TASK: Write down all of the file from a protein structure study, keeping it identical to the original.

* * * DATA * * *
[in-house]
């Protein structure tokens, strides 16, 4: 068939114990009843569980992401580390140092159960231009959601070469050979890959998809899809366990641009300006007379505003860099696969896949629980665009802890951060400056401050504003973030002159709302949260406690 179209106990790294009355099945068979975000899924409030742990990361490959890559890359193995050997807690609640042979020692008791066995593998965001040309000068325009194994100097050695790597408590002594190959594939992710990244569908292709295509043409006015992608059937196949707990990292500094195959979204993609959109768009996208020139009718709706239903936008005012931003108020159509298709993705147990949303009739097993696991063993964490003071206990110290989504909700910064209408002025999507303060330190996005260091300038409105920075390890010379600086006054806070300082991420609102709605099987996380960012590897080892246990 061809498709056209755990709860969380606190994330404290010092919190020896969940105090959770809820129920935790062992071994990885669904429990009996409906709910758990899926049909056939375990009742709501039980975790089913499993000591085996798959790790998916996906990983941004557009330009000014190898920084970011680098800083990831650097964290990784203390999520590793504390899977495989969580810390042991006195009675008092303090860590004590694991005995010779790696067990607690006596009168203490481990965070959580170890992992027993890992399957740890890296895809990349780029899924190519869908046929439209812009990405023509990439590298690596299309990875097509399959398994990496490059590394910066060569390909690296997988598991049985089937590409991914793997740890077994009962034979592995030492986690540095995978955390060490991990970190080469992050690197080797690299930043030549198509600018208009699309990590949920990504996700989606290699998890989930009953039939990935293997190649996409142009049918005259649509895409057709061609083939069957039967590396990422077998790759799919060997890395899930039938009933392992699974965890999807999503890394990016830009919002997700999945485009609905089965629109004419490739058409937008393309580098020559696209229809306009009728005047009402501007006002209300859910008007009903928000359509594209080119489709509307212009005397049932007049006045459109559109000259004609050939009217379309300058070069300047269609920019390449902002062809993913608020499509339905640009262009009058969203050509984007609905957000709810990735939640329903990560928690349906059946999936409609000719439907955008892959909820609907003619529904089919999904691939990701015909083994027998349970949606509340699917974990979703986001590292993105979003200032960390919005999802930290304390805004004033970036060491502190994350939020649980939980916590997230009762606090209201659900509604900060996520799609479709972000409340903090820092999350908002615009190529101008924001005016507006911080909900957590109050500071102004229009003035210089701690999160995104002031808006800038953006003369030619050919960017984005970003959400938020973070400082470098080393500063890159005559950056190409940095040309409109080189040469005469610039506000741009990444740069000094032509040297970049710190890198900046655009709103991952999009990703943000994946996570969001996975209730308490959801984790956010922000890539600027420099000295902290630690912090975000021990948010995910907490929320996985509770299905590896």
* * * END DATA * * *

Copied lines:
[in-house]
């Protein structure tokens, strides 16, 4: 068939114990009843569980992401580390140092159960231009959601070469050979890959998809899809366990641009300006007379505003860099696969896949629980665009802890951060400056401050504003973030002159709302949260406690 179209106990790294009355099945068979975000899924409030742990990361490959890559890359193995050997807690609640042979020692008791066995593998965001040309000068325009194994100097050695790597408590002594190959594939992710990244569908292709295509043409006015992608059937196949707990990292500094195959979204993609959109768009996208020139009718709706239903936008005012931003108020159509298709993705147990949303009739097993696991063993964490003071206990110290989504909700910064209408002025999507303060330190996005260091300038409105920075390890010379600086006054806070300082991420609102709605099987996380960012590897080892246990 061809498709056209755990709860969380606190994330404290010092919190020896969940105090959770809820129920935790062992071994990885669904429990009996409906709910758990899926049909056939375990009742709501039980975790089913499993000591085996798959790790998916996906990983941004557009330009000014190898920084970011680098800083990831650097964290990784203390999520590793504390899977495989969580810390042991006195009675008092303090860590004590694991005995010779790696067990607690006596009168203490481990965070959580170890992992027993890992399957740890890296895809990349780029899924190519869908046929439209812009990405023509990439590298690596299309990875097509399959398994990496490059590394910066060569390909690296997988598991049985089937590409991914793997740890077994009962034979592995030492986690540095995978955390060490991990970190080469992050690197080797690299930043030549198509600018208009699309990590949920990504996700989606290699998890989930009953039939990935293997190649996409142009049918005259649509895409057709061609083939069957039967590396990422077998790759799919060997890395899930039938009933392992699974965890999807999503890394990016830009919002997700999945485009609905089965629109004419490739058409937008393309580098020559696209229809306009009728005047009402501007006002209300859910008007009903928000359509594209080119489709509307212009005397049932007049006045459109559109000259004609050939009217379309300058070069300047269609920019390449902002062809993913608020499509339905640009262009009058969203050509984007609905957000709810990735939640329903990560928690349906059946999936409609000719439907955008892959909820609907003619529904089919999904691939990701015909083994027998349970949606509340699917974990979703986001590292993105979003200032960390919005999802930290304390805004004033970036060491502190994350939020649980939980916590997230009762606090209201659900509604900060996520799609479709972000409340903090820092999350908002615009190529101008924001005016507006911080909900957590109050500071102004229009003035210089701690999160995104002031808006800038953006003369030619050919960017984005970003959400938020973070400082470098080393500063890159005559950056190409940095040309409109080189040469005469610039506000741009990444740069000094032509040297970049710190890198900046655009709103991952999009990703943000994946996570969001996975209730308490959801984790956010922000890539600027420099000295902290630690912090975000021990948010995910907490929320996985509770299905590896």